Allenton Road was then followed by two hidden gems, Scenic Loop and Woodland Meadow - during which I was believing to be on my own personal vision quest. I found myself slamming Mountain Dew and driving a monster truck, only to be thrown into a lake, at which point I awoke and realized that I was just remembering one of my favorite childhood commercials:
I came to, and found myself effortlessly cruising through Rockwoods Reservation, past my cherished Smokey The Bear, and up Melrose for a mid-climb break at Thrasher's house, at which he and his wife graciously provided bits of delicious cake and water:
Thrasher's wife recently opened the Celebrate Life Bakery, and this is the second year they provided this much-needed stop, and it was UH-MAZING! Thanks a ton! I think those cake flavors should be re-named "The Bubonic Chronic" because that it was it was like.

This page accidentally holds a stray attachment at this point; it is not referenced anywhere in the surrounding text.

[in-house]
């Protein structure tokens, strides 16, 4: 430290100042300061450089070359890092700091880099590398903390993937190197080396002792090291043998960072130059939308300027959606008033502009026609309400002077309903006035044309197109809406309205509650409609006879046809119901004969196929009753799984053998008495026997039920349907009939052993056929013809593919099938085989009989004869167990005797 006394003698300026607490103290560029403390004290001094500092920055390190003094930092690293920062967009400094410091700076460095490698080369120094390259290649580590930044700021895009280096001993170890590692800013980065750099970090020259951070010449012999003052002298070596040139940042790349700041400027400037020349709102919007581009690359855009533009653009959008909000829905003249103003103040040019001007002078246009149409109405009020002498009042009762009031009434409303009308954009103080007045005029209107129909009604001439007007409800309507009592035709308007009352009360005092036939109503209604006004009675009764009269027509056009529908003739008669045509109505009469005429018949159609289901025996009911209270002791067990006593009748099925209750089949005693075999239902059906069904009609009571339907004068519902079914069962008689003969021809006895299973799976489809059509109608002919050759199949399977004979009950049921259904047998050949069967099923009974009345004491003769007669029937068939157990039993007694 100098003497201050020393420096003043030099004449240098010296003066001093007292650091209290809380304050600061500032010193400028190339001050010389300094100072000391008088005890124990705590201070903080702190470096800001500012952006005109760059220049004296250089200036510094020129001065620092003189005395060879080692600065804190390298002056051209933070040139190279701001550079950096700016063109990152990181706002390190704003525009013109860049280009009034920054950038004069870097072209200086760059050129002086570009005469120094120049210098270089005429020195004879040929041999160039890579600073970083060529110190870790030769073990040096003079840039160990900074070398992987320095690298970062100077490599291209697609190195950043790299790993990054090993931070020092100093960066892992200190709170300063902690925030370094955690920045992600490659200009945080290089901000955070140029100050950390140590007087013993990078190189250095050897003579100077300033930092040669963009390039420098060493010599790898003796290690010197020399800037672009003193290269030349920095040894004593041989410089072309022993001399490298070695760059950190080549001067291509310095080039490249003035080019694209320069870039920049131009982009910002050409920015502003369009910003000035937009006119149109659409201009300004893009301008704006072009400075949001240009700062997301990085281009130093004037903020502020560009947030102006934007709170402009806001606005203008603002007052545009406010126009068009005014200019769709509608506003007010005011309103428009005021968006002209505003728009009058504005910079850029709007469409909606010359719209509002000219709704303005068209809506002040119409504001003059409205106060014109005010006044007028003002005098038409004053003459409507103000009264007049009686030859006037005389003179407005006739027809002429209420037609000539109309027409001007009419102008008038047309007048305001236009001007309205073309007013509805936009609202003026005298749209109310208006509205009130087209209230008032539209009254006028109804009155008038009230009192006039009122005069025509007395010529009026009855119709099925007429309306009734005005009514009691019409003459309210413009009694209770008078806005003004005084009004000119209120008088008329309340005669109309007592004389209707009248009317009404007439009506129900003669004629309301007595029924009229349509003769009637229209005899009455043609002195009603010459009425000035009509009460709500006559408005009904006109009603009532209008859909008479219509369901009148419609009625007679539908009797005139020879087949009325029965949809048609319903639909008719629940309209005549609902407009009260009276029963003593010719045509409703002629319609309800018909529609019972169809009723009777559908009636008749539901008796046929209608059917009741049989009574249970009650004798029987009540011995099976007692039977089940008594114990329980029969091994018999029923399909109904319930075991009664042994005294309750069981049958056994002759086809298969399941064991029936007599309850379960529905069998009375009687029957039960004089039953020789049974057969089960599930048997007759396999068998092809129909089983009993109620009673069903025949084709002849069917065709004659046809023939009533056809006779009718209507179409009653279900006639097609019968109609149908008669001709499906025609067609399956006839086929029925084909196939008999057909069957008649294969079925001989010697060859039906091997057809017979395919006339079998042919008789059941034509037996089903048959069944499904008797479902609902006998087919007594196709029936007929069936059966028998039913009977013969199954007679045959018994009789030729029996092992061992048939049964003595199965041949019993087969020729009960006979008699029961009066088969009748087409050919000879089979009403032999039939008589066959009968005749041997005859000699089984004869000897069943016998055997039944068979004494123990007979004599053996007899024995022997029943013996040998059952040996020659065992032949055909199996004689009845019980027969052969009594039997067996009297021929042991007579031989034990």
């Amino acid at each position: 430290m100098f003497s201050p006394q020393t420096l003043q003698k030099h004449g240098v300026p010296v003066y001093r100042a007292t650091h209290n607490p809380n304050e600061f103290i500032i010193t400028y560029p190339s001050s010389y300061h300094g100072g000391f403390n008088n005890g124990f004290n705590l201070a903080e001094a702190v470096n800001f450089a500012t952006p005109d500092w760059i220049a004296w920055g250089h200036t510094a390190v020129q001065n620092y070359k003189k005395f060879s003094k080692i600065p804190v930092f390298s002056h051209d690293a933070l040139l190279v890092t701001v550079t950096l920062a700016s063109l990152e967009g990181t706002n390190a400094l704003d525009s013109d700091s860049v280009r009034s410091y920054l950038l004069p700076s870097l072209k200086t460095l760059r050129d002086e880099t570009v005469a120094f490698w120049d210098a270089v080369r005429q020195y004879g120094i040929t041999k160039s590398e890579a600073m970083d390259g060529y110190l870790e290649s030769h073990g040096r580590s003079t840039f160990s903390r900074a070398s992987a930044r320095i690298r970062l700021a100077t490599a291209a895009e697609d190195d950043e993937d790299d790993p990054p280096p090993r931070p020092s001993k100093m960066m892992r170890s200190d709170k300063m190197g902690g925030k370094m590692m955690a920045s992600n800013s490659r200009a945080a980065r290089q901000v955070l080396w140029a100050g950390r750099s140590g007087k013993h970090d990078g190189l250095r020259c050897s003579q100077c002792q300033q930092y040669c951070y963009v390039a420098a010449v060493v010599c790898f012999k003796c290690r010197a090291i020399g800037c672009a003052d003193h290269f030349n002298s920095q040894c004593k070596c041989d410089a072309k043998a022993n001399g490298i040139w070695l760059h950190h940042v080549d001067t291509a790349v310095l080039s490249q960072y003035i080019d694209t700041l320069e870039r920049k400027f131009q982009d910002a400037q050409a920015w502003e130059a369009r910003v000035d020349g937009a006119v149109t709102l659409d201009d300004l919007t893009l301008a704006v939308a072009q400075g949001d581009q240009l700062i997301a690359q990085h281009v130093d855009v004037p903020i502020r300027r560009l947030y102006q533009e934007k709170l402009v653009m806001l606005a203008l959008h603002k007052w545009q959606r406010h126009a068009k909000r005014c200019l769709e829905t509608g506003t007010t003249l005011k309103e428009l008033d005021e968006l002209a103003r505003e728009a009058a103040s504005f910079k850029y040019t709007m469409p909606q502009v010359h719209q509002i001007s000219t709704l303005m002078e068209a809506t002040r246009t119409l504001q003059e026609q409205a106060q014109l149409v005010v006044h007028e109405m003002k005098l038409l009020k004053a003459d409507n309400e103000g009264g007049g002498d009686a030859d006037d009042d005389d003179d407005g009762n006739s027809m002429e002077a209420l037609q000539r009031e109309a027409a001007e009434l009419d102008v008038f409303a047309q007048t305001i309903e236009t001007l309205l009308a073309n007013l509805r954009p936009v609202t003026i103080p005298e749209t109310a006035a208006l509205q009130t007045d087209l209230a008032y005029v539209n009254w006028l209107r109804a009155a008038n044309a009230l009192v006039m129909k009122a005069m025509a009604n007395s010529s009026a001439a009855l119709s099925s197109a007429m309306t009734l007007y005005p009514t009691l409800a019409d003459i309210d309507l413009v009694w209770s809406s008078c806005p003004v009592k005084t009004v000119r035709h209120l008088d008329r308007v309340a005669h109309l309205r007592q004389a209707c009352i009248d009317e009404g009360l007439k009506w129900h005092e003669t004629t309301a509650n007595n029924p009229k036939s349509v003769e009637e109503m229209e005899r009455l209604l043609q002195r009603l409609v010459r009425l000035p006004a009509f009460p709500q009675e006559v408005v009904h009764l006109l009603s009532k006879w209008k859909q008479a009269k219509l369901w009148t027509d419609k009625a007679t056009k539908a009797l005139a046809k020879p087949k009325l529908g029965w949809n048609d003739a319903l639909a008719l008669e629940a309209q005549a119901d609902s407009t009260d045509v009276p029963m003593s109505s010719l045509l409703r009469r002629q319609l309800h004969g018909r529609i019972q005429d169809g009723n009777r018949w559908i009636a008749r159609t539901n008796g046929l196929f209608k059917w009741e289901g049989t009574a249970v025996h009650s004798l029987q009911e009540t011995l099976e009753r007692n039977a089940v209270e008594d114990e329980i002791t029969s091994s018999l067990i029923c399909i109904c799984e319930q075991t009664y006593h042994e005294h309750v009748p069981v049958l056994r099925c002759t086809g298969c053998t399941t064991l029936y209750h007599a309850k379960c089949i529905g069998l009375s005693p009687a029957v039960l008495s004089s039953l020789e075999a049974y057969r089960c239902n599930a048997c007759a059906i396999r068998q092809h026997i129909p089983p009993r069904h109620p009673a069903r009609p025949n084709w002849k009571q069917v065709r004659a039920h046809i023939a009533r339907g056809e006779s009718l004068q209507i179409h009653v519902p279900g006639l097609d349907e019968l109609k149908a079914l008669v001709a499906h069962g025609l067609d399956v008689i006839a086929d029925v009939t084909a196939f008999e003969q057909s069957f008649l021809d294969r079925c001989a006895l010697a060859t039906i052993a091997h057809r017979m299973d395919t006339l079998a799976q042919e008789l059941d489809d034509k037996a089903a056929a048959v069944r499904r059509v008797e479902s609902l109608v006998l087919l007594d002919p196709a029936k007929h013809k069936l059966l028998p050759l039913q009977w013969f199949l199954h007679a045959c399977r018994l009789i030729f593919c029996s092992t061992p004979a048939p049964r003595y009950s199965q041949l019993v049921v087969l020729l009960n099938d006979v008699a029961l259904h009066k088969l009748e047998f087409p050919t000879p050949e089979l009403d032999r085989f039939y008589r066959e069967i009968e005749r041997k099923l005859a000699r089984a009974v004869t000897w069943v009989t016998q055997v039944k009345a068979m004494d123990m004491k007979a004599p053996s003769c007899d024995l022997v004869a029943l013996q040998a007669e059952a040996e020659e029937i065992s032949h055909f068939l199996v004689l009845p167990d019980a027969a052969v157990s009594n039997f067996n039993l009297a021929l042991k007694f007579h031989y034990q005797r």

Peeling away from the cake, we headed out towards the D9 Bulldozer, which sits atop what I think to be the steepest hill of the day, Cremin's Green. It was almost a cheering section waiting at the top as I punched the pavement into submission with each of my swollen quad muscles. This is the only climb on the route that actually has a switchback. While recovering at the top, Mitch had the glorious idea of stopping by the recently "re-discovered" monument just a 1/4th mile off the route. I think we did a good thing by getting a huge group of people perched around one of these monuments, of which there are supposedly many around the city. The sign (closeup) refers to cyclists of the time making that point, the county line, their "mecca". I think we paid homage to that tradition in making that our farthest-most point on the ride. Not that much has changed in these group rides, right?